Personal insolvencies at lowest level since 2005

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The number of people becoming insolvent in England and Wales has fallen to its lowest level in nearly a decade.

According to the Insolvency Service, 20,826 individuals became insolvent in the first three months of 2015.

That is the lowest figure since the autumn of 2005, and a fall of 18.6% on the number a year ago - one of the steepest declines on record.

Individual Voluntary Arrangements (IVAs), the most-used form of insolvency arrangement, fell by 23.5%.

Figures released in Scotland earlier this month showed a similar trend.

Debt charity StepChange welcomed the news that personal insolvencies had fallen, but warned that dangers still remained.

"With levels of personal borrowing growing rapidly once again, the next government and lenders must ensure that the mistakes of the pre-crisis credit boom are not repeated," said Peter Tutton, head of policy at StepChange.

"Our concern is that growing levels of consumer credit will be followed by growing numbers of people falling into problem debt."

Bankruptcy and alternatives

Bankruptcy: The traditional way of escaping overwhelming debt. Ends after one year, but you are likely to lose all your assets, including your house, to pay something to the creditors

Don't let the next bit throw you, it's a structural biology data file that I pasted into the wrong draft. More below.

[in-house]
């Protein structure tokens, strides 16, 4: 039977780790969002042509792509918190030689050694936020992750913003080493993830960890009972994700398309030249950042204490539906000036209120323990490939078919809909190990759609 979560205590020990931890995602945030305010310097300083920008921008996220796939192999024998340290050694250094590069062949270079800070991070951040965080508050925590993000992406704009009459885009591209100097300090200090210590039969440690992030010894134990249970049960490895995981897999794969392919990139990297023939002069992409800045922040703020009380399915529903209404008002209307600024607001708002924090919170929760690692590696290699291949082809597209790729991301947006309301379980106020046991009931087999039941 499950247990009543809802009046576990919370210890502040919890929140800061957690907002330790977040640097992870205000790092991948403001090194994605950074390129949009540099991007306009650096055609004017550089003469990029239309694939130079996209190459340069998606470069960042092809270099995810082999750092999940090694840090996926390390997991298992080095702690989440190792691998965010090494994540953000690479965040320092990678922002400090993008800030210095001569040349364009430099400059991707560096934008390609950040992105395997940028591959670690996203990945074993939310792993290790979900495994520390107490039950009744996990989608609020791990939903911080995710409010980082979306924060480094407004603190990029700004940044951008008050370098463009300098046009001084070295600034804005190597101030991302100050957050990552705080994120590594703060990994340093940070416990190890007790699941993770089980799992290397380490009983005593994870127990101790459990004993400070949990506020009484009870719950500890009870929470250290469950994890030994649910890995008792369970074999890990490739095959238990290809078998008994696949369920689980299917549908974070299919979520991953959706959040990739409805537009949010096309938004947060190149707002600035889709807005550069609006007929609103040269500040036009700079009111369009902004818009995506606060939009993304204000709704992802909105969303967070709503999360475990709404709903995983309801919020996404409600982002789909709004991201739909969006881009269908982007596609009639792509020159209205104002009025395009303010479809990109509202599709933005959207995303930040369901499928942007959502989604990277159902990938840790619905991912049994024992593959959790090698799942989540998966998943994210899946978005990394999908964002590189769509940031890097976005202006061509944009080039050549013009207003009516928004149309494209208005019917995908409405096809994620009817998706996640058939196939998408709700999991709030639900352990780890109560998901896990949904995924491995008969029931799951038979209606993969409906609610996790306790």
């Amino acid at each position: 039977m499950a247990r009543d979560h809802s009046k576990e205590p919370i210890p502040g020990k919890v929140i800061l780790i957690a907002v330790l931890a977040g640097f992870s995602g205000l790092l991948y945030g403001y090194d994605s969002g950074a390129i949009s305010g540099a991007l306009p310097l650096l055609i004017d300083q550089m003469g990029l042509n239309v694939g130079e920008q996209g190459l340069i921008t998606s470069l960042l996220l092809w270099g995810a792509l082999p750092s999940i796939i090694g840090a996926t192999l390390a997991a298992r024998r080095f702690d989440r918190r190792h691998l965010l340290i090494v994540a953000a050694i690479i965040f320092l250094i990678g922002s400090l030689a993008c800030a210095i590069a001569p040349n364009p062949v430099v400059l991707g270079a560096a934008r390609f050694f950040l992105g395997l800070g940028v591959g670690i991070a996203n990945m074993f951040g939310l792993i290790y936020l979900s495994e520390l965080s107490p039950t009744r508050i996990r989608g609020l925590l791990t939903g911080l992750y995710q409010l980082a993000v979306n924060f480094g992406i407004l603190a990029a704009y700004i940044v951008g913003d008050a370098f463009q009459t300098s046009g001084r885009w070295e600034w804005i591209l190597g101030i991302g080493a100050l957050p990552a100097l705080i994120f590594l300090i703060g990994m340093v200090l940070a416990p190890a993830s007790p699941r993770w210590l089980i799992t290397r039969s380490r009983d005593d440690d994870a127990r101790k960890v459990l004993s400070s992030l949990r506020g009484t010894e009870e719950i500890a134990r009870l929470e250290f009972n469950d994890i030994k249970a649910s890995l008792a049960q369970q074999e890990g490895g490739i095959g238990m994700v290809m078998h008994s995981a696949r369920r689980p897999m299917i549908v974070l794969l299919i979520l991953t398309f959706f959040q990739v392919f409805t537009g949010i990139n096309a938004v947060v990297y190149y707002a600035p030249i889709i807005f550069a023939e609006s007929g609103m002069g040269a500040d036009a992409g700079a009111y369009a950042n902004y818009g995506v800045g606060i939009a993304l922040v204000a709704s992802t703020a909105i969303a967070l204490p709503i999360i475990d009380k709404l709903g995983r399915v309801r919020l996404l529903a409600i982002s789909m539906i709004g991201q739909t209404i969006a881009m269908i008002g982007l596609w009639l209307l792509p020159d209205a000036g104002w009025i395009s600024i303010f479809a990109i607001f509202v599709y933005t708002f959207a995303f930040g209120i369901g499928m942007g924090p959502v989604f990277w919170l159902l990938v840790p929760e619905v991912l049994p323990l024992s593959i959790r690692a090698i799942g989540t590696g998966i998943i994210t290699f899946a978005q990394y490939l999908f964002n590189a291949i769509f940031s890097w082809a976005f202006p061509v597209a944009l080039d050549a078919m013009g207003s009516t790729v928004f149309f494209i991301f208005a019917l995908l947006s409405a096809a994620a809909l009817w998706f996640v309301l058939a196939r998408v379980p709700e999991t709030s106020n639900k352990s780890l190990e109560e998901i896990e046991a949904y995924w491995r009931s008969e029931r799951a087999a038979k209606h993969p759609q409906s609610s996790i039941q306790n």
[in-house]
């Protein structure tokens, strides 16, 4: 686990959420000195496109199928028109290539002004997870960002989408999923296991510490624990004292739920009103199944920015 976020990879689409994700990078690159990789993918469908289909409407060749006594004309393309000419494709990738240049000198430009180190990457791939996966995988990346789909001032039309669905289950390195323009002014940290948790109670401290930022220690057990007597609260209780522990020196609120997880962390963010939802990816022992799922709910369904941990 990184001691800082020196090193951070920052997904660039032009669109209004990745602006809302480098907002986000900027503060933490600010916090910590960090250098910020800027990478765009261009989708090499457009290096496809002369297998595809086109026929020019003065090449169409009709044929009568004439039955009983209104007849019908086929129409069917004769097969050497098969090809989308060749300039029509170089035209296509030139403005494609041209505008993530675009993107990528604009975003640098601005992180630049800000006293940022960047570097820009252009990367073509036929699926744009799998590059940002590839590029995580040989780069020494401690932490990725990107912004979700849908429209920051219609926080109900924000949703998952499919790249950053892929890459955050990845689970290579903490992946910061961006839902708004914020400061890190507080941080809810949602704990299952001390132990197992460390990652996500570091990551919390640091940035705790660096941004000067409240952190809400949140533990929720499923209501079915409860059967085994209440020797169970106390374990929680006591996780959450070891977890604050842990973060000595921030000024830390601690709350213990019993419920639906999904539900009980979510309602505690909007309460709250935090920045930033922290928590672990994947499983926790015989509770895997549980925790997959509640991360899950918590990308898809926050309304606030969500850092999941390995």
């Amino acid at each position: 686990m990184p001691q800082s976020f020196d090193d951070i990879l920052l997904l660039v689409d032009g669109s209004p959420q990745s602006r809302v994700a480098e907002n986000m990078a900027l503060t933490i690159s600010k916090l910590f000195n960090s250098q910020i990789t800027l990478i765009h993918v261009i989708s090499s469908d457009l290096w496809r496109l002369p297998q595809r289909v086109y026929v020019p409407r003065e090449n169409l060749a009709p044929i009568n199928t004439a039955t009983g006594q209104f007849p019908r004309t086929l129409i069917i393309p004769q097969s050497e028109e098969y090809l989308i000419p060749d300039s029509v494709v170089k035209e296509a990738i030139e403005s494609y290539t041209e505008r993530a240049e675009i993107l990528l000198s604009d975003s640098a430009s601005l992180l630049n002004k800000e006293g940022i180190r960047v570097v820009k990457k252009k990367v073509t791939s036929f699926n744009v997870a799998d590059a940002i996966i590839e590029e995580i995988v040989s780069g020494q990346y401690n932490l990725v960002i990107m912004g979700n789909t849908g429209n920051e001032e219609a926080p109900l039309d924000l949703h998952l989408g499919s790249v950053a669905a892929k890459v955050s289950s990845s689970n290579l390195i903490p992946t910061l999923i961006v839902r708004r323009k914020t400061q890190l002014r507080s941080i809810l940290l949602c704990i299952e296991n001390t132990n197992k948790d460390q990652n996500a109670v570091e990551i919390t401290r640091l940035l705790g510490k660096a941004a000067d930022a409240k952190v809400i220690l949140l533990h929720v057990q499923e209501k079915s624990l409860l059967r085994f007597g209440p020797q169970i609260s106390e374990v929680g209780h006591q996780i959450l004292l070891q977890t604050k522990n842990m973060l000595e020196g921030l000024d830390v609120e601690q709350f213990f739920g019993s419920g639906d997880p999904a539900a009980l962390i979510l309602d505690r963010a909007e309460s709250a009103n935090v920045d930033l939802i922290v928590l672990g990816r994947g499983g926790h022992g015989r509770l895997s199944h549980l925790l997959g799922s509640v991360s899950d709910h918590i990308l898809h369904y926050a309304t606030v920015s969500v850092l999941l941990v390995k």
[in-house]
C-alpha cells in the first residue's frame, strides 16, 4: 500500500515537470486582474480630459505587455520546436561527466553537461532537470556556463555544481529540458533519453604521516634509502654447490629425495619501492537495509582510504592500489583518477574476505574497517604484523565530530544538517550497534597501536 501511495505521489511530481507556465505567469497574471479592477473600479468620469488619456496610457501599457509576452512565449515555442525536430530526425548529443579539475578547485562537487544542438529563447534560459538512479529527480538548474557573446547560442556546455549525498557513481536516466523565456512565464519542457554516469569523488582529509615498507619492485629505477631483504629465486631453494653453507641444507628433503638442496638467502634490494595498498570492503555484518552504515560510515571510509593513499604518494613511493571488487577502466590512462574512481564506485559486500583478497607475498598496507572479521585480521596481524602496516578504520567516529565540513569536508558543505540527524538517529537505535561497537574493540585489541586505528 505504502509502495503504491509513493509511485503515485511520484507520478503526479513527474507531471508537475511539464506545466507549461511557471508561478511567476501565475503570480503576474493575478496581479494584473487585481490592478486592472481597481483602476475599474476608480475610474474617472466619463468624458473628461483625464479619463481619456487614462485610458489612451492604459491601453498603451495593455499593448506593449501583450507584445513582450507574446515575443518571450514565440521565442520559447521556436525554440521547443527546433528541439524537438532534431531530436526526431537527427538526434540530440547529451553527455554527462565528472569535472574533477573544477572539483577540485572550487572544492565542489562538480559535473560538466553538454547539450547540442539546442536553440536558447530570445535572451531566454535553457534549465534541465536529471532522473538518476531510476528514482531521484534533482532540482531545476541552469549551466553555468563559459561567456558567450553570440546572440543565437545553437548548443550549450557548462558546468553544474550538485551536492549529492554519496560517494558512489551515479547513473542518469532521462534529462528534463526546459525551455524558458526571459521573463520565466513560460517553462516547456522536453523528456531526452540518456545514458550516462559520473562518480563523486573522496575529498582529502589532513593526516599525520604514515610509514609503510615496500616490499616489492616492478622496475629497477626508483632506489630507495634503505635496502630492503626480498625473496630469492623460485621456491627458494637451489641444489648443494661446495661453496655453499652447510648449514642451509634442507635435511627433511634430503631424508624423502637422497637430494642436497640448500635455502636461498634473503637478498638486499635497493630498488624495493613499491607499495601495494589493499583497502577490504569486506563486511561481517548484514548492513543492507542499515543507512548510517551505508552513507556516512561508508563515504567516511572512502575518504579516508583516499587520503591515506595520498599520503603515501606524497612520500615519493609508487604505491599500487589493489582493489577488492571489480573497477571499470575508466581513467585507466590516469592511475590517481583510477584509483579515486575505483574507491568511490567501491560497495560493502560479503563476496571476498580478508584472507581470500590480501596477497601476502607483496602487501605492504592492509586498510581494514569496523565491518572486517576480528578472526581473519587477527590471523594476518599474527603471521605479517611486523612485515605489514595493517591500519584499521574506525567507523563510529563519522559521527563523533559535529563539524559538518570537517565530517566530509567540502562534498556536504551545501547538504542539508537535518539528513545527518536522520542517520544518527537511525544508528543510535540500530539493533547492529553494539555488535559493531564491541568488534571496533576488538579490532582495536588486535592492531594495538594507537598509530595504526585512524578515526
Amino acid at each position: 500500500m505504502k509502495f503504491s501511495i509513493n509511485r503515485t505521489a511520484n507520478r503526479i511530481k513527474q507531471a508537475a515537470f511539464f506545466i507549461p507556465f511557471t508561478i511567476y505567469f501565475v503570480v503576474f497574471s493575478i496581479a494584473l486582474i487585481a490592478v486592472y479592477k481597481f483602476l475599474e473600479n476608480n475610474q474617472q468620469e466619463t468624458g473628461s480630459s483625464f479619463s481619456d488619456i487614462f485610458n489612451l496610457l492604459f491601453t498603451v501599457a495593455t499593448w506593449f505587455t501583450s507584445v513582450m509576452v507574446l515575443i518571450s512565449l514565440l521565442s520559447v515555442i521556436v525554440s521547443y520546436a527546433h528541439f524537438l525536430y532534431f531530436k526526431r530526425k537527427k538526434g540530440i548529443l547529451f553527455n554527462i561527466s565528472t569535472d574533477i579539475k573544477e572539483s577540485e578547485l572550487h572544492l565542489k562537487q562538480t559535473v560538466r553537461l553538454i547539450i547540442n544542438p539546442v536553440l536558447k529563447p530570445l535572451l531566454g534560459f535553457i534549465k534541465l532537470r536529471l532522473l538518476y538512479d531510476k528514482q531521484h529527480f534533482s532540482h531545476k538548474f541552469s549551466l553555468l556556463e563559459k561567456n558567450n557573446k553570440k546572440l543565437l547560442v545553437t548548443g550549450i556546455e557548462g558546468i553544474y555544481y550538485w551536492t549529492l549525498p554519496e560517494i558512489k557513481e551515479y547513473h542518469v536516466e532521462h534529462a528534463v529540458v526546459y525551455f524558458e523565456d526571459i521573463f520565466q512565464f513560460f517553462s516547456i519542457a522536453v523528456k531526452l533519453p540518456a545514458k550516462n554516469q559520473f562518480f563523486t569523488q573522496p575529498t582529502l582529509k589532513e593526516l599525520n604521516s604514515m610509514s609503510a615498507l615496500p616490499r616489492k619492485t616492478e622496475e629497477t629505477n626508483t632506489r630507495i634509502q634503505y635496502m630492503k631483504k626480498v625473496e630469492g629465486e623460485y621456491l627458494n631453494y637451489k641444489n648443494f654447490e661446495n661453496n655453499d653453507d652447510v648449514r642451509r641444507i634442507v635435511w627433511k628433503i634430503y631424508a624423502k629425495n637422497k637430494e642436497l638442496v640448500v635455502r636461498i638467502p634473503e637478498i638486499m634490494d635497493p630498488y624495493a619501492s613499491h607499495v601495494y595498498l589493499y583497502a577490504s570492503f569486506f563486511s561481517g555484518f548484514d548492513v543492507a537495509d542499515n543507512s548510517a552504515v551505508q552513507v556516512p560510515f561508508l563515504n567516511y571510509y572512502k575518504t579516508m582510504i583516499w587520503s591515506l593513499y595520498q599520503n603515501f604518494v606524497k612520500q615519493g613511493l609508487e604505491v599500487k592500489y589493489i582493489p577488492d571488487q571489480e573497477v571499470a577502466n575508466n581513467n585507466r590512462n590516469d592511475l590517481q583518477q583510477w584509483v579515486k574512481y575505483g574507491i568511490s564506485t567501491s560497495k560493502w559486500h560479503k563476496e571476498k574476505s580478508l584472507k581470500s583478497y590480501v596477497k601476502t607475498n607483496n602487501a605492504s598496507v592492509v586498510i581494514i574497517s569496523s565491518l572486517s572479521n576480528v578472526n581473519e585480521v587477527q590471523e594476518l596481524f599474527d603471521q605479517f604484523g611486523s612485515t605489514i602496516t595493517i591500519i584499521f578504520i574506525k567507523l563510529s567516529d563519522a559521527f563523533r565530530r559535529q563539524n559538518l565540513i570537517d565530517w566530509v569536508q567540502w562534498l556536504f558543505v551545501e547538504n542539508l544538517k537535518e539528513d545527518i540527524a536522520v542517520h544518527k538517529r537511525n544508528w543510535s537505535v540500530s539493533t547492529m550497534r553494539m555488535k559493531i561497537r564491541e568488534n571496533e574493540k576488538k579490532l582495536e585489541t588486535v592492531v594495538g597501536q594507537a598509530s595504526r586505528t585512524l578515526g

Individual Voluntary Arrangement (IVA): A deal between you and your creditors, overseen by an insolvency practitioner. Less stigma, less chance of losing your home, but involves paying some of your debts in one go

Debt Relief Orders: Introduced in April 2009, these allow people with debts of less than £15,000 (£20,000 from October 2015) and minimal assets to write off debts without a full-blown bankruptcy

Experts say one reason for the fall in insolvencies now is the big decline in borrowing in 2008, during the financial crisis. As a result, fewer people are in financial difficulty seven years later.

"As well as this, we are seeing lower levels of personal debt, and less people borrowing outside of their means due to more stringent affordability checks by creditors," said Mark Sands, personal insolvency partner at Baker Tilly.

The number of companies becoming insolvent also fell.

In the first three months of 2015, 4,052 companies went bust, a drop of 11.3% on the same quarter last year and the lowest figure since the autumn of 2007.

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